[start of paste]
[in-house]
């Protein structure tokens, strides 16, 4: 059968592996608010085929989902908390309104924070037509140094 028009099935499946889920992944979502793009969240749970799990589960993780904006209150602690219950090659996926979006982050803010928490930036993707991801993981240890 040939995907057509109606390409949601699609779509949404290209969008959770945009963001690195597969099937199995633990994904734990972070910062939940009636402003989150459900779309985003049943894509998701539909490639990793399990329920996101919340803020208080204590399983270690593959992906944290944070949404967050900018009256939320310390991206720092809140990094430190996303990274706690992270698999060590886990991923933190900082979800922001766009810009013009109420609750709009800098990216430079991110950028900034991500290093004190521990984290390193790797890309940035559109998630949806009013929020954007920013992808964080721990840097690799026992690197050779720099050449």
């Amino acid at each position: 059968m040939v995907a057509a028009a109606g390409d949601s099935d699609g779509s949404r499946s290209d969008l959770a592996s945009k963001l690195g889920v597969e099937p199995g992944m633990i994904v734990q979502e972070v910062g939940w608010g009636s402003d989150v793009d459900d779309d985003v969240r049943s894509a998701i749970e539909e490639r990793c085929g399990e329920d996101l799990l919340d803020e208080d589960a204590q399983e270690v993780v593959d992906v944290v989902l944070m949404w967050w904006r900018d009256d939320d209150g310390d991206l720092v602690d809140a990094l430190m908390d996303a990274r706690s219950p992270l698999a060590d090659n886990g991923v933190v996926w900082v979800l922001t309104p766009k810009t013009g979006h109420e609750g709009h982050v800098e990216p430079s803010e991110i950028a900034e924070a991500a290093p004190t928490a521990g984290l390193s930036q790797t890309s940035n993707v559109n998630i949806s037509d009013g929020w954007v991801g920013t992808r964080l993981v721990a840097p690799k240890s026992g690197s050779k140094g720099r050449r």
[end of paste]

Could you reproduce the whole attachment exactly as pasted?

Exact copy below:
[in-house]
């Protein structure tokens, strides 16, 4: 059968592996608010085929989902908390309104924070037509140094 028009099935499946889920992944979502793009969240749970799990589960993780904006209150602690219950090659996926979006982050803010928490930036993707991801993981240890 040939995907057509109606390409949601699609779509949404290209969008959770945009963001690195597969099937199995633990994904734990972070910062939940009636402003989150459900779309985003049943894509998701539909490639990793399990329920996101919340803020208080204590399983270690593959992906944290944070949404967050900018009256939320310390991206720092809140990094430190996303990274706690992270698999060590886990991923933190900082979800922001766009810009013009109420609750709009800098990216430079991110950028900034991500290093004190521990984290390193790797890309940035559109998630949806009013929020954007920013992808964080721990840097690799026992690197050779720099050449």
């Amino acid at each position: 059968m040939v995907a057509a028009a109606g390409d949601s099935d699609g779509s949404r499946s290209d969008l959770a592996s945009k963001l690195g889920v597969e099937p199995g992944m633990i994904v734990q979502e972070v910062g939940w608010g009636s402003d989150v793009d459900d779309d985003v969240r049943s894509a998701i749970e539909e490639r990793c085929g399990e329920d996101l799990l919340d803020e208080d589960a204590q399983e270690v993780v593959d992906v944290v989902l944070m949404w967050w904006r900018d009256d939320d209150g310390d991206l720092v602690d809140a990094l430190m908390d996303a990274r706690s219950p992270l698999a060590d090659n886990g991923v933190v996926w900082v979800l922001t309104p766009k810009t013009g979006h109420e609750g709009h982050v800098e990216p430079s803010e991110i950028a900034e924070a991500a290093p004190t928490a521990g984290l390193s930036q790797t890309s940035n993707v559109n998630i949806s037509d009013g929020w954007v991801g920013t992808r964080l993981v721990a840097p690799k240890s026992g690197s050779k140094g720099r050449r």